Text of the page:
P&G's Old Spice is quickly becoming the poster child for branded entertainment success, as its latest campaign, featuring a challenge from "New Old Spice Guy Fabio" against Old Spice Guy Isaiah Mustafa generated 22 million views on YouTube last week according to YouTube Trends. In the challenge, dubbed "Mano a Mano En El Bano," viewers were asked to vote on a series of videos of Fabio and Mustafa (which Mustafa won).

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  • Meredith and AlphaBird Partner For Branded Video Distribution

    Meredith Video Studios, the branded entertainment division of magazine giant Meredith Corp. and AlphaBird, a click-to-play video syndicator, have partnered to distribute advertisers' branded video across the Meredith Video Network. Chase Norlin, AlphaBird's CEO explained that the company will become Meredith's branded video sales agent, and MVS will offer video production as part of packaged deals.

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  • Electus, Ogilvy, Deep Focus Executives on Branded Entertainment Panel at ELEVATE

    If you think the pre-roll ads are all there is to online video advertising, then think again. "Branded entertainment" - the creation of original web series sponsored by specific brands - has become one of the most exciting new ways to break through and reach specific audiences. Major brands including Denny's, Sprite, Ragu, IBM, Hellman's, Kraft, Lexus, Royal Caribbean, HP, Mitchum and many others are already achieving success. But despite branded entertainment's growing popularity, it's still a relatively new format with lots of unknowns.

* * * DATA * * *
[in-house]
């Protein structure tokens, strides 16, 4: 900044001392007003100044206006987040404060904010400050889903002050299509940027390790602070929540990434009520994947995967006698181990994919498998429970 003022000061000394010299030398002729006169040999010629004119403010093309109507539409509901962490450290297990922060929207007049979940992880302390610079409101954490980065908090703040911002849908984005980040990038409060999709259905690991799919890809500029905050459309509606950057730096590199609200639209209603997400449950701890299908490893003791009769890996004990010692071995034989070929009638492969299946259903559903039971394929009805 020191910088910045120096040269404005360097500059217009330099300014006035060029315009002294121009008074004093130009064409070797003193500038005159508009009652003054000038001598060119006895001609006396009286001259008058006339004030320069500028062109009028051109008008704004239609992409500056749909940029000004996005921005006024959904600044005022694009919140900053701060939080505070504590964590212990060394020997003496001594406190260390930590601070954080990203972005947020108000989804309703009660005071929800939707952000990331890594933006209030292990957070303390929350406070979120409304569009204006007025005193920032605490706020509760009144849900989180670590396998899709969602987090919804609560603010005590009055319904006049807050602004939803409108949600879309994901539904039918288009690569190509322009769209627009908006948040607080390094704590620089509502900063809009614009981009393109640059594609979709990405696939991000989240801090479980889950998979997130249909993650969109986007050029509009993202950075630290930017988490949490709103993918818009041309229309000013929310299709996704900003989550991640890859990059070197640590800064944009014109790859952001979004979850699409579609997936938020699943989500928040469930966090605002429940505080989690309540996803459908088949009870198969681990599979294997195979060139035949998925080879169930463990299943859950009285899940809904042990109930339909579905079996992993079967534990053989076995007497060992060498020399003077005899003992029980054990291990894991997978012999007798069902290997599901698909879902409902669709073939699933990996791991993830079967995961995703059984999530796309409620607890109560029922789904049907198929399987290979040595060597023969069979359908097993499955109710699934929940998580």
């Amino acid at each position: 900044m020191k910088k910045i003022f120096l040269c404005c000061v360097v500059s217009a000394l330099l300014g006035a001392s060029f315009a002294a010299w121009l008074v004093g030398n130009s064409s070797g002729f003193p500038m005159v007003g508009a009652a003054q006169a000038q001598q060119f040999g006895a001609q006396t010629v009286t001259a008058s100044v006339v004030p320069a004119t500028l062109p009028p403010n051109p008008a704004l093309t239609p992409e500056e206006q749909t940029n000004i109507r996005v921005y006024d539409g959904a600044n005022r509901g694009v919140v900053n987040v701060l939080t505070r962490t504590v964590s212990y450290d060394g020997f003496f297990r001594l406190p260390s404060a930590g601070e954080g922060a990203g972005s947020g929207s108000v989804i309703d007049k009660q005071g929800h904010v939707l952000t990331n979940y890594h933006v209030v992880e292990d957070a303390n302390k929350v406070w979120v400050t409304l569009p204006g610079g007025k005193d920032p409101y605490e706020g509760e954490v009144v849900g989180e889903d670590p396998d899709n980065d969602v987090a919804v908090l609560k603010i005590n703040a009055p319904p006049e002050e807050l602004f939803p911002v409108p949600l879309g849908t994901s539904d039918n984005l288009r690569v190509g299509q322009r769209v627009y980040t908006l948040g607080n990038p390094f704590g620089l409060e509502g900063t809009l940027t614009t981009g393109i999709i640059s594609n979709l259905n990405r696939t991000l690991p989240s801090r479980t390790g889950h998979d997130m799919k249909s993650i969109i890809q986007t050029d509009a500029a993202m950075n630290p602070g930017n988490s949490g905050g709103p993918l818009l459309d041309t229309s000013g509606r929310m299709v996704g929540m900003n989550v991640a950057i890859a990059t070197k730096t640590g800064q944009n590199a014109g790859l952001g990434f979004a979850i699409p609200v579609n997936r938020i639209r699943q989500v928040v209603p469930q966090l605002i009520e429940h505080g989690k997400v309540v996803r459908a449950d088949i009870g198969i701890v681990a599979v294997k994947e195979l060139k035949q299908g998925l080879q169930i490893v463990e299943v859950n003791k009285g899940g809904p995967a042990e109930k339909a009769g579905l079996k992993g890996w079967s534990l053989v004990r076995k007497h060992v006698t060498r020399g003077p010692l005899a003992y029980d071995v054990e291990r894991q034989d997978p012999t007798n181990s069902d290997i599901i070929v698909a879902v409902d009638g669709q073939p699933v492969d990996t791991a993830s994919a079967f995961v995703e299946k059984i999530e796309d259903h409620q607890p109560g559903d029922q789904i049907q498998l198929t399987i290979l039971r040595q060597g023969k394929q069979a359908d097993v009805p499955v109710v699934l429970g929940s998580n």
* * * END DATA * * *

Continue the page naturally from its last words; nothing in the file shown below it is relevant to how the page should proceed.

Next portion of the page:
To tackle the issues and explain why branded entertainment is such a compelling new opportunity, I'm pleased to announce "Branded Entertainment's Role in the New Marketing Mix," a featured panel discussion at ELEVATE: Online Video Advertising Summit on Tuesday, June 7th in NYC. The session includes some of the most experienced, active executives leading the branded entertainment charge:

    • Jordan Hoffner - President, Digital Media, Electus
    • Ian Schafer - CEO and Founder, Deep Focus
    • Doug Scott - President, OgilvyEntertainment
    • Josh Cohen - Co-Founder, Tubefilter (moderator)

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  • Hulu Also Making Move Into Original Video Production

    While Netflix got a lot of attention this week for possibly moving to distribute an original TV series, "House of Cards," an interesting scoop in Adweek notes that Hulu may also be looking to ramp up its original production efforts. According to the article, Hulu has been building two content groups, one focused on branded entertainment and the other on niche comedy and documentaries.

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  • Newspapers Cranked Out More Online Videos In 2010 Than Any Other Media Vertical